After months of wrangling with the EU over the details of the Irish backstop, followed by a delayed Commons vote as May wrangled with intransigent Brexiteers wary (hysterically so, some would argue) of becoming "trapped" in the customs union, Theresa May's supremely unpopular Brexit deal is finally expected to be called for a vote on Tuesday - that is, barring another last-minute delay.
According to the latest round of estimates from the British Press and Wall Street analysts, May's deal is expected to go down hard - possibly by more than 200 votes.
But as anybody who has been following the increasingly tedious negotiations should understand, this is part of May's plan. Or at least it was until very recently.
Despite numerous reports about rumored "Plan Bs" or hints that No. 10 might be considering a delay of Article 50 or even a second referendum, since the withdrawal agreement and its accompanying political statement were finalized by the EU, the only plan remotely resembling a cohesive strategy that has emerged would be to continue calling the deal up for successive votes until the EU offers more concessions or May runs out the clock until Brexit Day, effectively forcing MPs to chose between her deal and a 'no deal' Brexit (which May and her government have hysterically warned would be an unmitigated disaster).
But any flexibility May might have had to pursue this strategy disappeared last week as rebellious Tory MPs joined with Labour and the DUP to pass a series of amendments to wrest control of the Brexit process from May. One amendment passed by the Commons makes it so that a 'no deal' exit would require Parliament's explicit approval. Otherwise, Brexit Day would be delayed.
Another requires May to return to the table with a 'Plan B' deal - what May has interpreted as an ever-so-slightly modified version of her deal - within three days of the agreement being finalized.
With her hands now tied, another threat has emerged over the weekend. After waffling on the issue last week, it appears Labour Leader Jeremy Corbyn is intimating once again that he could table a no confidence motion in the prime minister's government if her deal is defeated on Tuesday. Though many believed May would be safe for at least a year after she survived a Tory no-confidence vote, the prospect that the DUP and even a few Tory rebels could join with Labour to topple May's government is surely provoking anxiety as the removal of May as prime minister would clear the way for a general election and inject even more chaos into the already turbulent Brexit process.
The Observer reported Sunday that Labour MPs have been told to prepare for a no-confidence vote as early as Tuesday evening in an attempt to force a general election.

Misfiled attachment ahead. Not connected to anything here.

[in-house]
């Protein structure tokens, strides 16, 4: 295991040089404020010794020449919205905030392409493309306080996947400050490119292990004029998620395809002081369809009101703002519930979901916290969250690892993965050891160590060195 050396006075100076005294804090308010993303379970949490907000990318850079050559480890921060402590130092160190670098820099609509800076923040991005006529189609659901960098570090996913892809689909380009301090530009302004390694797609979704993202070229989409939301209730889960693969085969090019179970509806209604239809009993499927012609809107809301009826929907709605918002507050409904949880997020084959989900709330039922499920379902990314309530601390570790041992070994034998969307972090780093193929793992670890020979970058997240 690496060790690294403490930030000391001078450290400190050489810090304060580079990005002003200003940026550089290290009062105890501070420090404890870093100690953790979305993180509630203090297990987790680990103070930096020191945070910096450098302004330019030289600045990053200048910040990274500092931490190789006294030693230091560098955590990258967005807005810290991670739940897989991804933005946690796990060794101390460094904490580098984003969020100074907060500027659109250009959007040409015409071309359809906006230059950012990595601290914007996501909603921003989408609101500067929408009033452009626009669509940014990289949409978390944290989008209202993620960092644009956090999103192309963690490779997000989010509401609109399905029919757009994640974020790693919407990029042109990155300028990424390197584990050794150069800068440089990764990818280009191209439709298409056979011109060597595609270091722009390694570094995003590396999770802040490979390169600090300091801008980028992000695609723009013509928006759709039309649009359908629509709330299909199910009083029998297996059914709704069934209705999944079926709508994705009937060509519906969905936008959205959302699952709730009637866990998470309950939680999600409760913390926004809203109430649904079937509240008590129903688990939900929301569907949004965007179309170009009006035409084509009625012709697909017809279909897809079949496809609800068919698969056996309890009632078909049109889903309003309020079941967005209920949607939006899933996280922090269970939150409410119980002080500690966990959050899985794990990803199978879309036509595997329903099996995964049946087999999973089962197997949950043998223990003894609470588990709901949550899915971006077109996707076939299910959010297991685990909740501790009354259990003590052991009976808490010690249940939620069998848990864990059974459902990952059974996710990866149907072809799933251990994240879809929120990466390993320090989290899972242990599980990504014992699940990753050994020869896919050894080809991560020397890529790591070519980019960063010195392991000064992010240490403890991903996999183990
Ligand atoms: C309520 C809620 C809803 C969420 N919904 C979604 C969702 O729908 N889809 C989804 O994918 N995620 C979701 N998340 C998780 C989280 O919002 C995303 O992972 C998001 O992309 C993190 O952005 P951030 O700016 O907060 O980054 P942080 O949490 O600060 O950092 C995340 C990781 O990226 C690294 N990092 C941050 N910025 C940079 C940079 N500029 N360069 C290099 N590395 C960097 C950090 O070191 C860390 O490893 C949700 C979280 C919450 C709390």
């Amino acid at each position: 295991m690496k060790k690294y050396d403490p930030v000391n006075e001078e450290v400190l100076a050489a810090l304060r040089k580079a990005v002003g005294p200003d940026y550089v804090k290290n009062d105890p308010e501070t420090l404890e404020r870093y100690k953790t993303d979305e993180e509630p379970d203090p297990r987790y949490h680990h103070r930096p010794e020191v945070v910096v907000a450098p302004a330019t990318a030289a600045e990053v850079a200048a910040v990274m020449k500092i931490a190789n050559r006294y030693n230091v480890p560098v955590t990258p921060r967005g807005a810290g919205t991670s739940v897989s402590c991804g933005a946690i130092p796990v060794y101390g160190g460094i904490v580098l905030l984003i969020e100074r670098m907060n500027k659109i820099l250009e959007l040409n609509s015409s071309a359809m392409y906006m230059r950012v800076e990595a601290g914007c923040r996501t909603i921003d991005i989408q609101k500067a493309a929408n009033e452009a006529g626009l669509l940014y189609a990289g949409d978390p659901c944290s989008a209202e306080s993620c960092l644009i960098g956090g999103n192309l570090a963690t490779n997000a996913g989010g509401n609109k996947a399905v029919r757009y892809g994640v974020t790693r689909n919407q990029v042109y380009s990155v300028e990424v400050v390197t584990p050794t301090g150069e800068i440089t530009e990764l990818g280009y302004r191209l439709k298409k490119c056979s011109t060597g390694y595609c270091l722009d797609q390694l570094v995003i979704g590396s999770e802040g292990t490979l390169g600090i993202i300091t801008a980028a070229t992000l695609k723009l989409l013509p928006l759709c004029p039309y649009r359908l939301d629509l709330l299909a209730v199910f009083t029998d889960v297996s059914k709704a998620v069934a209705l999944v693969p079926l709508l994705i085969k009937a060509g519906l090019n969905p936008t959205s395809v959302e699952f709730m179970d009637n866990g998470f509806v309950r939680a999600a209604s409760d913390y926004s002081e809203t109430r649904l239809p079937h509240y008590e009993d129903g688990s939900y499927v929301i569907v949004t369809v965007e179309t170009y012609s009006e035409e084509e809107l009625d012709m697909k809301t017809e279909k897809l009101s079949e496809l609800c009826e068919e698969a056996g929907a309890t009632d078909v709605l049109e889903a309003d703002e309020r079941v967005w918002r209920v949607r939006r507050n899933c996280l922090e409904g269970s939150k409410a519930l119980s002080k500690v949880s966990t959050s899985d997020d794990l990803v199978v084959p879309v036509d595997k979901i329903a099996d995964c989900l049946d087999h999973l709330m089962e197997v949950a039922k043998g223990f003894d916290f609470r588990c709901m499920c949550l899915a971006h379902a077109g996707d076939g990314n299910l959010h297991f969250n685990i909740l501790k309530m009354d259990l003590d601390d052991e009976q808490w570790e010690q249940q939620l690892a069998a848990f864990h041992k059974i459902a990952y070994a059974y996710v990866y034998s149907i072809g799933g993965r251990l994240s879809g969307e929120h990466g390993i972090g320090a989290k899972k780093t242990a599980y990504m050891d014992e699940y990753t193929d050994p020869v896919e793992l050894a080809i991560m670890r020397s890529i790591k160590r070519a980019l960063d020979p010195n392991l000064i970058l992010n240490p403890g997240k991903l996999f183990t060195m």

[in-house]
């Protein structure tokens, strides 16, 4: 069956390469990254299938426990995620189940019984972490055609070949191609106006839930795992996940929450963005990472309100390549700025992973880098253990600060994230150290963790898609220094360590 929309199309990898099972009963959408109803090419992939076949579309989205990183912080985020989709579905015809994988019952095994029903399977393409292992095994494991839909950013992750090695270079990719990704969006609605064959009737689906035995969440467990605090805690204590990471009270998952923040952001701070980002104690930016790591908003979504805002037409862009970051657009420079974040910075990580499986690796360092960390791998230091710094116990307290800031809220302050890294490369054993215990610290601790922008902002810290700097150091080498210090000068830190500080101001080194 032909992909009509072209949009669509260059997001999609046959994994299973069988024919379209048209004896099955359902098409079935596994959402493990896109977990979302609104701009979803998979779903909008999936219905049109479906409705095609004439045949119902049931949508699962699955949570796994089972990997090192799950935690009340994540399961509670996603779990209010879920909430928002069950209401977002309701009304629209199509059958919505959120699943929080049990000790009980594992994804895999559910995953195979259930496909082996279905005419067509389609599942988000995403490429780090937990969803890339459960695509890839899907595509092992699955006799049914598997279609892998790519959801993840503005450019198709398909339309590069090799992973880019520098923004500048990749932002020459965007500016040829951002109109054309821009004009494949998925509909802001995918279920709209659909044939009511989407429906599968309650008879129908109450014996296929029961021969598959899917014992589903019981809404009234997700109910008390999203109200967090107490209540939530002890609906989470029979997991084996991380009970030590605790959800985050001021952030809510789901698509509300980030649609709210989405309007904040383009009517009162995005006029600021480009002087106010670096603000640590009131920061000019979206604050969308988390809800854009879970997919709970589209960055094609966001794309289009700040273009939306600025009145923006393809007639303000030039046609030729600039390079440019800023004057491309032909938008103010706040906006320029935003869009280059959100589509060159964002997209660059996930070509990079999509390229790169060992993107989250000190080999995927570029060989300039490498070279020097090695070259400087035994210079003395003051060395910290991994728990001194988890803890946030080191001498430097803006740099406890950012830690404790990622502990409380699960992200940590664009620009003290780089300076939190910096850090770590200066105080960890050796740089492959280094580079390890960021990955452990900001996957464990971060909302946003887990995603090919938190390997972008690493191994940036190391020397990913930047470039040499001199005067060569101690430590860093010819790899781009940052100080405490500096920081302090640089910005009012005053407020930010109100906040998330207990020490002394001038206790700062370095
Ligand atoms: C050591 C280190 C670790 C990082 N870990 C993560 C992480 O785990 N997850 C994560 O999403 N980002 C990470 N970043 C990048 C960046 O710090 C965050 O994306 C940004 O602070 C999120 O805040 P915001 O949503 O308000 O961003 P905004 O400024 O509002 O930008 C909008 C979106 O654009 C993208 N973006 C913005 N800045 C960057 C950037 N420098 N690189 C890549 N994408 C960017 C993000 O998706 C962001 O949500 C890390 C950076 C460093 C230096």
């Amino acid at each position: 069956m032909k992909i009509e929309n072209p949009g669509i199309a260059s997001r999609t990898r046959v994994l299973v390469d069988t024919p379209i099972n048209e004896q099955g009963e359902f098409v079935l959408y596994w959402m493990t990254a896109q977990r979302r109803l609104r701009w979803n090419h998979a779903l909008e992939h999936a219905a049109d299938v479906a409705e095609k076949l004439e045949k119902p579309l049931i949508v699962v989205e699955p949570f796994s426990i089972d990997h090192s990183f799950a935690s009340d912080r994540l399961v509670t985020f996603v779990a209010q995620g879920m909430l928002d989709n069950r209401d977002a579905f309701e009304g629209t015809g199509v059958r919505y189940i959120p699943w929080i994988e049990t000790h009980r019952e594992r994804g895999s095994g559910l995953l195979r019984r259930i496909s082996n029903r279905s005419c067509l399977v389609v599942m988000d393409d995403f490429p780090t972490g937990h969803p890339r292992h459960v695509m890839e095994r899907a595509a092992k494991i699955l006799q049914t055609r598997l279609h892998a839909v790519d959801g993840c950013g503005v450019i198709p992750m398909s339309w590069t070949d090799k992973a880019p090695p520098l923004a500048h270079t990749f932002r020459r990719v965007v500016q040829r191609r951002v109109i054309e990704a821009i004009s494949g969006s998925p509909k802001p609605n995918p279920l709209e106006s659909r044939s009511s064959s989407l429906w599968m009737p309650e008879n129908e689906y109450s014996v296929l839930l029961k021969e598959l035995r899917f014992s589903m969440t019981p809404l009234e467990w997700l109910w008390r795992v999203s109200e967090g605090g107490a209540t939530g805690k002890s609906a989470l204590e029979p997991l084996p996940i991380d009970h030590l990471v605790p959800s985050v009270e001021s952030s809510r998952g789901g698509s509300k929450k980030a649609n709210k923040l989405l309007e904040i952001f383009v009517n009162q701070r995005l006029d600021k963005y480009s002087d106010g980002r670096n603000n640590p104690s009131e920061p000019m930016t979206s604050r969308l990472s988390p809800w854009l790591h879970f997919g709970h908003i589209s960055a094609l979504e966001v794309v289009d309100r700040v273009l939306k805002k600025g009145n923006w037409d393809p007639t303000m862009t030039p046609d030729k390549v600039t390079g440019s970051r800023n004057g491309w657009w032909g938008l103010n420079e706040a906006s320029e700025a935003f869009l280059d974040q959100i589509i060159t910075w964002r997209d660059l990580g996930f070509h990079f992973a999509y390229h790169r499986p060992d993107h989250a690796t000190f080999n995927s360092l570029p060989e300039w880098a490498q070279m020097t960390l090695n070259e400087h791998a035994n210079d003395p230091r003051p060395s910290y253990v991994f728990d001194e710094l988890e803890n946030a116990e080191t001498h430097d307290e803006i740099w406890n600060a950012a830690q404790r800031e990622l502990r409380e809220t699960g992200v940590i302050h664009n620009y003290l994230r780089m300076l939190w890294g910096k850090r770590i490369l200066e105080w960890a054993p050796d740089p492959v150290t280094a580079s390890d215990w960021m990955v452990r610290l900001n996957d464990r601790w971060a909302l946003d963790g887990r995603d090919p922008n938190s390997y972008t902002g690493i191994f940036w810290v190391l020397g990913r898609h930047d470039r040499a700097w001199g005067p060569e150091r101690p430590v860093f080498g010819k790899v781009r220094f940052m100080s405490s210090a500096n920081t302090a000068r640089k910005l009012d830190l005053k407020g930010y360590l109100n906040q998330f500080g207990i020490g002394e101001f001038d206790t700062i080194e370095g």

Messages have been sent to Labour MPs, even those who are unwell, to ensure their presence both for the "meaningful vote" on the prime minister’s Brexit blueprint on Tuesday and the following day. Labour whips have told MPs the no-confidence vote is likely to be tabled within hours of a government loss, with the actual vote taking place on Wednesday.
Messages have been sent to Labour MPs, even those who are unwell, to ensure their presence both for the “meaningful vote” on the prime minister’s Brexit blueprint on Tuesday and the following day. Labour whips have told MPs the no-confidence vote is likely to be tabled within hours of a government loss, with the actual vote taking place on Wednesday.
The news comes before what promises to be one of the most tumultuous 24 hours in recent parliamentary history in which, barring another delay, May will put her Brexit deal to parliament despite deep and widespread opposition across the Commons, including from many MPs inside her own party.
A senior shadow cabinet member said: "There is now recognition that we cannot wait any longer. If May goes down to defeat and she does not resign and call an election, this is the moment we have to act."
Assuming May survives the motion, it's expected that May will call a series of "indicative votes" to determine what alternatives to her plan would be more palatable to MPs. One option reportedly gaining momentum would be permanent membership in the customs union for the entire UK.
May, meanwhile, has offered a "package" of reforms - including concessions on workers-rights and seeking more assurances from the EU that would give Parliament more power over whether to enter or exit the backstop.
All the while, May has continued with "Project Fear", warning on Saturday of "catastrophe" if MPs don't back her Brexit deal. Writing in the Sunday Express, the prime minister warned that allowing a 'no deal' exit would be an "unforgivable" breach of trust (despite the fact that it's now far more likely that Brexit Day will be delayed, with the Guardian reporting Sunday that the EU has begun preparations for Brexit to be delayed until at least July).
A quick glance at the public opinion polls would suggest that the British people now regret their choice after being subjected to months of chaotic headlines and seemingly interminable partisan bickering.
Which would suggest that a new plan is gradually taking shape: keep delaying and delaying Brexit Day until people forget all about the referendum and move on with their lives.